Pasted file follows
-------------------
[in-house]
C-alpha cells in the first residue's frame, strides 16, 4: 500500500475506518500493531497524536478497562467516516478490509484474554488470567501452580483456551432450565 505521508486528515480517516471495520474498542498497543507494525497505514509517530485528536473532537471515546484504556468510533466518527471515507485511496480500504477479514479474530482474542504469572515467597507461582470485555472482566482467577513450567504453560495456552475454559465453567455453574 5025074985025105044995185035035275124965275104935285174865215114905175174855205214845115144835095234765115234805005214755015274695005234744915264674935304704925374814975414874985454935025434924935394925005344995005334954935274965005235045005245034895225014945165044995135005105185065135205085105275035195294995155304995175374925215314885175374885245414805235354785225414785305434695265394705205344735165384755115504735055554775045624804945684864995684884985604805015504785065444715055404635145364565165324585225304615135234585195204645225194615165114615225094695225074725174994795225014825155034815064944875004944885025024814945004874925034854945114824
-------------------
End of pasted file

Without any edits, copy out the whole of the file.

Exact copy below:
[in-house]
C-alpha cells in the first residue's frame, strides 16, 4: 500500500475506518500493531497524536478497562467516516478490509484474554488470567501452580483456551432450565 505521508486528515480517516471495520474498542498497543507494525497505514509517530485528536473532537471515546484504556468510533466518527471515507485511496480500504477479514479474530482474542504469572515467597507461582470485555472482566482467577513450567504453560495456552475454559465453567455453574 5025074985025105044995185035035275124965275104935285174865215114905175174855205214845115144835095234765115234805005214755015274695005234744915264674935304704925374814975414874985454935025434924935394925005344995005334954935274965005235045005245034895225014945165044995135005105185065135205085105275035195294995155304995175374925215314885175374885245414805235354785225414785305434695265394705205344735165384755115504735055554775045624804945684864995684884985604805015504785065444715055404635145364565165324585225304615135234585195204645225194615165114615225094695225074725174994795225014825155034815064944875004944885025024814945004874925034854945114824